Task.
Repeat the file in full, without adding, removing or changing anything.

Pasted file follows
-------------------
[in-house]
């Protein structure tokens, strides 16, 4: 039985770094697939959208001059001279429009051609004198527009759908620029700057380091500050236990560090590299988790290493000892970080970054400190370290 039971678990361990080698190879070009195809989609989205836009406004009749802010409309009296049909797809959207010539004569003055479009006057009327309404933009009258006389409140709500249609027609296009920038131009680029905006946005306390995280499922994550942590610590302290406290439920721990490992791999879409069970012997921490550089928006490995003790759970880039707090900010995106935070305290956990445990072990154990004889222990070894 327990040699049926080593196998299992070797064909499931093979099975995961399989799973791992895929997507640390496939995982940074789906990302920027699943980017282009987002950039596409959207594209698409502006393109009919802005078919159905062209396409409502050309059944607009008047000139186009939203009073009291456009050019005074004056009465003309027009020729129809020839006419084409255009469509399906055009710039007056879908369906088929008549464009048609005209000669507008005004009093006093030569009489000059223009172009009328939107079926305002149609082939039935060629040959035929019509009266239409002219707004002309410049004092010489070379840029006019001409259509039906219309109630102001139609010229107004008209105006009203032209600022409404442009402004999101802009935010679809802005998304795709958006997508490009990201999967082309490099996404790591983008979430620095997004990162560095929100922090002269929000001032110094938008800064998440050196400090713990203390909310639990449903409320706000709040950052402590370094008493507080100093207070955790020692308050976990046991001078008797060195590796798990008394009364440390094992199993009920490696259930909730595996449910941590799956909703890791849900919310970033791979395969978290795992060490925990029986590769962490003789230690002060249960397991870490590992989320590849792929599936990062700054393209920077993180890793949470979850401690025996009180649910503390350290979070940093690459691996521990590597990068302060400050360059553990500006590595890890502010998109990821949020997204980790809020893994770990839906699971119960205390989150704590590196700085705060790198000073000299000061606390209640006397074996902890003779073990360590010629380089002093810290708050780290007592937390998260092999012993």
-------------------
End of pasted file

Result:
[in-house]
């Protein structure tokens, strides 16, 4: 039985770094697939959208001059001279429009051609004198527009759908620029700057380091500050236990560090590299988790290493000892970080970054400190370290 039971678990361990080698190879070009195809989609989205836009406004009749802010409309009296049909797809959207010539004569003055479009006057009327309404933009009258006389409140709500249609027609296009920038131009680029905006946005306390995280499922994550942590610590302290406290439920721990490992791999879409069970012997921490550089928006490995003790759970880039707090900010995106935070305290956990445990072990154990004889222990070894 327990040699049926080593196998299992070797064909499931093979099975995961399989799973791992895929997507640390496939995982940074789906990302920027699943980017282009987002950039596409959207594209698409502006393109009919802005078919159905062209396409409502050309059944607009008047000139186009939203009073009291456009050019005074004056009465003309027009020729129809020839006419084409255009469509399906055009710039007056879908369906088929008549464009048609005209000669507008005004009093006093030569009489000059223009172009009328939107079926305002149609082939039935060629040959035929019509009266239409002219707004002309410049004092010489070379840029006019001409259509039906219309109630102001139609010229107004008209105006009203032209600022409404442009402004999101802009935010679809802005998304795709958006997508490009990201999967082309490099996404790591983008979430620095997004990162560095929100922090002269929000001032110094938008800064998440050196400090713990203390909310639990449903409320706000709040950052402590370094008493507080100093207070955790020692308050976990046991001078008797060195590796798990008394009364440390094992199993009920490696259930909730595996449910941590799956909703890791849900919310970033791979395969978290795992060490925990029986590769962490003789230690002060249960397991870490590992989320590849792929599936990062700054393209920077993180890793949470979850401690025996009180649910503390350290979070940093690459691996521990590597990068302060400050360059553990500006590595890890502010998109990821949020997204980790809020893994770990839906699971119960205390989150704590590196700085705060790198000073000299000061606390209640006397074996902890003779073990360590010629380089002093810290708050780290007592937390998260092999012993």